It is crucial to do one's homework when it comes to choosing any career, and this could not be truer than for someone who is considering law school and a legal career. So how can a college student, who is undecided about a legal career, go about doing that homework?
I, too, was undecided about law school during my senior year in college, and I applied for paralegal positions primarily in New York City. Although I did not get a job offer immediately, I was eventually offered a position at a large firm in Manhattan. I accepted even though my parents feared that if I entered the workforce right out of college I would find it more difficult to return to graduate school. Nevertheless, it was the best thing I could have done, because I was given a first-hand look at the profession and some elementary training before I even set foot in a law school classroom. The experience of working with talented attorneys in a fast-paced, often stressful work environment gave me the perspective on a wide range of subjects that I needed to make an informed choice about committing to three years of law school and pursuing a career as an attorney. And, having grown up in Tennessee in a family with no attorneys, I am glad that I took some time between college and law school to explore the location – the greater New York City area – and the work environment – a law firm – in which I now live and practice.
During law school, I had the good fortune to receive offers of employment in New York, the place where I wanted to practice at the time. During my 1L summer I worked as an unpaid intern for a federal Court of Appeals judge, and the following summer I took a summer associate position at the firm where I practiced for the first four-and-a-half years out of law school. Now that I am beginning my ninth year of practice in New Jersey and have witnessed quite a few new attorneys grow unhappy with their chosen profession, I am even more convinced that it is important to be well informed about the demands of not only the career you are considering but also those of the workforce in general before you apply to and incur the financial burden of graduate school. In fact, any work experience – whether related to the law or not – can help you decide where your interests lie. It can also be a huge asset in the law school application process, the job search, and later on for a practicing attorney. Moreover, in the current economy, many legal employers are cutting back on their hiring, especially of new law school graduates. Some work experience in an area in which you are interested may set you apart from your competitors.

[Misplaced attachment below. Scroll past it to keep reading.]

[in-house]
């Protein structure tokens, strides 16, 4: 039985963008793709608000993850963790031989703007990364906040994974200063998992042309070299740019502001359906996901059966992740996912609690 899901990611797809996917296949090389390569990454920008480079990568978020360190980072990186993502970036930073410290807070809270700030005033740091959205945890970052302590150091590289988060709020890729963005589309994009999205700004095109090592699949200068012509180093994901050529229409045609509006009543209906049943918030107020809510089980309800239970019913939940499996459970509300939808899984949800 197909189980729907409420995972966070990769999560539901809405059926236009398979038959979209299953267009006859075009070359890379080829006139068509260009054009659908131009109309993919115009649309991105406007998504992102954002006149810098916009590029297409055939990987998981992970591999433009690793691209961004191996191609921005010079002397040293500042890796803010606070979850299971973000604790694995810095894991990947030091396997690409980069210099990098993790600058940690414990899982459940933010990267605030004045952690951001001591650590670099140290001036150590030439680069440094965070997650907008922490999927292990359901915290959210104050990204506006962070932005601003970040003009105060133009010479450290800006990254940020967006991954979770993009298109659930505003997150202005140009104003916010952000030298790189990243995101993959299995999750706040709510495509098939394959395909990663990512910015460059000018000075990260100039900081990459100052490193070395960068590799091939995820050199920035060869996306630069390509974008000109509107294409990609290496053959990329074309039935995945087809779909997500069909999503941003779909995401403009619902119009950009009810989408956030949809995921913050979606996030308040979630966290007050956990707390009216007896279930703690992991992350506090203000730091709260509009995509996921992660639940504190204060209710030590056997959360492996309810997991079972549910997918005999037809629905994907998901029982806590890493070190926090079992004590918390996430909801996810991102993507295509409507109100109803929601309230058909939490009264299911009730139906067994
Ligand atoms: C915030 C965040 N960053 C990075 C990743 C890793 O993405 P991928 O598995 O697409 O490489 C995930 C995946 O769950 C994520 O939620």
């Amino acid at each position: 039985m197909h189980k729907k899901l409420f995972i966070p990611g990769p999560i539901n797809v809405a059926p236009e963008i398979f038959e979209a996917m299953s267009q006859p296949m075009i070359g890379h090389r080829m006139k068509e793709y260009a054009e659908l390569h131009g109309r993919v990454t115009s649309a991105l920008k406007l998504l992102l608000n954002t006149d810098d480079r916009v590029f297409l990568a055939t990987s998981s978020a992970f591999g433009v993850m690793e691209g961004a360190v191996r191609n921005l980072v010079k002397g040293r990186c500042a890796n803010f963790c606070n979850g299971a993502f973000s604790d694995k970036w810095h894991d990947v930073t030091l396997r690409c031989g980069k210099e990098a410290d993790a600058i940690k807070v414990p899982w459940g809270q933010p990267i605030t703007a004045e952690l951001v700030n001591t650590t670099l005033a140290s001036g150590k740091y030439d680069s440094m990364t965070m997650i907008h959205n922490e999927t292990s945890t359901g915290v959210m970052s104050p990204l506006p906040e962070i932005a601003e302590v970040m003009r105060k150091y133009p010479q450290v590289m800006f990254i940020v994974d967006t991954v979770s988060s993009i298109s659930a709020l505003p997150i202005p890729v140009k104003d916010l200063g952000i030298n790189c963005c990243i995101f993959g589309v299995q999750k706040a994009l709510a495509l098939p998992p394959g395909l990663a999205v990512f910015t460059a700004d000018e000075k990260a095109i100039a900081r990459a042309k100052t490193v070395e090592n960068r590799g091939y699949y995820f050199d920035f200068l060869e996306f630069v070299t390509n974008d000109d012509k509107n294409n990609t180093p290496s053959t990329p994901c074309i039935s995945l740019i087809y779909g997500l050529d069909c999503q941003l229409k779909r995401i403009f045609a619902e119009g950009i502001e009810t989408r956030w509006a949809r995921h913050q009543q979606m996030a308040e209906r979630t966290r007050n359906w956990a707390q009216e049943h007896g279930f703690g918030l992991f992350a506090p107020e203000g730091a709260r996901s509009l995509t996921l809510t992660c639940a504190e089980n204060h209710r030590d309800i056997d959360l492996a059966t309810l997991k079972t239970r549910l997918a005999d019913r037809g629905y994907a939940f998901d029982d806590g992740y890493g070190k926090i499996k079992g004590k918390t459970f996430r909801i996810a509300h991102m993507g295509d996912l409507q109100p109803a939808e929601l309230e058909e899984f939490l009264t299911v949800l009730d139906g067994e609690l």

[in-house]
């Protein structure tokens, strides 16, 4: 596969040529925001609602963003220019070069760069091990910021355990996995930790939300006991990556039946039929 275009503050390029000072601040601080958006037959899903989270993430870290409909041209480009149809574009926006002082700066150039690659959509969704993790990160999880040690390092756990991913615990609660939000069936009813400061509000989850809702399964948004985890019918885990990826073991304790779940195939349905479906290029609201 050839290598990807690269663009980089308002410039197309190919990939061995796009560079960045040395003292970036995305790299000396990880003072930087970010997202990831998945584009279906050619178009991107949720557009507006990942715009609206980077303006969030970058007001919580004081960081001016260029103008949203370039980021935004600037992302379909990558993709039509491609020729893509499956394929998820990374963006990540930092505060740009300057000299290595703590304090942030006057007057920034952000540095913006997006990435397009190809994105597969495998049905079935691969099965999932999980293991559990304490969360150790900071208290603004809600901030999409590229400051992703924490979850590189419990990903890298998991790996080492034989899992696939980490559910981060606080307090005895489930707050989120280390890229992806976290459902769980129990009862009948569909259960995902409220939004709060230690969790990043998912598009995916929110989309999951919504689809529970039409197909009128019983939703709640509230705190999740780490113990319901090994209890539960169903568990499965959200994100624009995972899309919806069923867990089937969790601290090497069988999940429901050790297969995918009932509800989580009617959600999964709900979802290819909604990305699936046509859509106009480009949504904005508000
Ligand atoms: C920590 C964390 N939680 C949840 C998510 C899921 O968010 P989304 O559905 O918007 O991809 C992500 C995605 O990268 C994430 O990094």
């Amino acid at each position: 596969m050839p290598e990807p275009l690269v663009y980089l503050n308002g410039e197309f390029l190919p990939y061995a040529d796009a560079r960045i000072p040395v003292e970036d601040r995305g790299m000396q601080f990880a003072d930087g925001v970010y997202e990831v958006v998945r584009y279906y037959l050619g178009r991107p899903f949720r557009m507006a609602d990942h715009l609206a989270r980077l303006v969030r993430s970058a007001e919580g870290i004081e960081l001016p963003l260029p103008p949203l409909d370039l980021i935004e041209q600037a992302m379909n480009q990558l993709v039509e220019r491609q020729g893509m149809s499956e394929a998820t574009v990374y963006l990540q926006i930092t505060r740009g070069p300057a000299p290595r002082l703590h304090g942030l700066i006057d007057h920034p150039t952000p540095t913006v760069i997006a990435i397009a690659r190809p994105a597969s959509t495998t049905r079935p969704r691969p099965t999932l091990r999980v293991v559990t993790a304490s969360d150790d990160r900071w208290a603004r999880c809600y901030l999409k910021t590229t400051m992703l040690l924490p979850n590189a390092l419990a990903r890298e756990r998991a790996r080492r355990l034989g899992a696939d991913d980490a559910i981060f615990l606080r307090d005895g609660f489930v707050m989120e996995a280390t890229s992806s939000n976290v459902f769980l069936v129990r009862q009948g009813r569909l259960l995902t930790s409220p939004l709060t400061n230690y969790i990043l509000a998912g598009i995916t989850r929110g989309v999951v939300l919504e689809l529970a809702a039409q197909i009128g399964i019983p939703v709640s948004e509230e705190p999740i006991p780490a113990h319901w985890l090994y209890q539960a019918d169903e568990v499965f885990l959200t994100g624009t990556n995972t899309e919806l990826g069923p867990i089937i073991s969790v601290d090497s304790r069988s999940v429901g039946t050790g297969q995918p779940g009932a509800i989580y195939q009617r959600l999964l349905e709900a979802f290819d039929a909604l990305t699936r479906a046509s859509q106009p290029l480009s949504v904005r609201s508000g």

For the college student who is uncertain about whether he or she wants to apply to law school, try to get as much practical information as you can. Learning laws themselves is a never-ending process and you should not devote your efforts at this stage of the game to memorizing the United States Constitution or every Supreme Court holding. Rather, consider contacting attorneys – especially W&L alumni — at different stages of their careers in the sector and geographical area where you think you would like to practice; the "Advanced Search" feature of www.martindale.com is a great resource for identifying attorneys by law school, region, etc. Ask these attorneys to give you a candid description of their day-to-day life. Ask them to speak to you as they would speak to a family member or friend, and seek answers to the questions that matter most to you. If you are not sure where or in which field or sector you might like to practice, a wonderful resource is the American Bar Association (http://www.americanbar.org). The ABA offers a discounted rate for an annual membership to college and university students. Sign up for the e-mail version of the ABA Journal Weekly Newsletter to read about the practical issues affecting attorneys. Another useful and often brutally honest source of information and perspectives is Above the Law (http://abovethelaw.com/).
Just as important as gathering information about the legal profession is to engage in some healthy introspection. Evaluate your own personality traits, interests and goals, and, in doing so, enlist the help of family, friends and professors who will be honest with you and whose judgment you trust. Ask yourself: Am I a good listener? Do I enjoy writing? Can I keep confidences? Am I persistent? Do I get stressed easily? Can I handle criticism – sometimes gentle, sometimes not? Can I successfully juggle several projects at a time and do I enjoy doing so? Am I patient with others and with myself? Am I intellectually curious? Am I comfortable admitting when I do not know the answer? Do I ask for help when I need it? Can I adapt quickly to changing circumstances? These questions touch on just a handful of the qualities – some of which are innate and some of which develop over time — that most good attorneys and, frankly, most good employees have.
Doing this kind of homework now will pay off and increase the likelihood that, should you choose the legal profession, you will not regret the decision.
A native of east Tennessee, Stephanie R. Wolfe majored in European History and German Language at W&L and graduated in 1999 (summa cum laude, Phi Beta Kappa). In addition to serving as a resident assistant during her junior and senior years, she participated in such campus activities as University Chamber Singers, Freshman Orientation Committee, University Scholars, the Student Faculty Hearing Board, and Pi Beta Phi. She now practices in the commercial litigation, employment, and white collar groups of Riker, Danzig, Scherer, Hyland & Perretti LLP in Morristown, New Jersey and is President of the Northern New Jersey Chapter of the Washington and Lee University Alumni Association.
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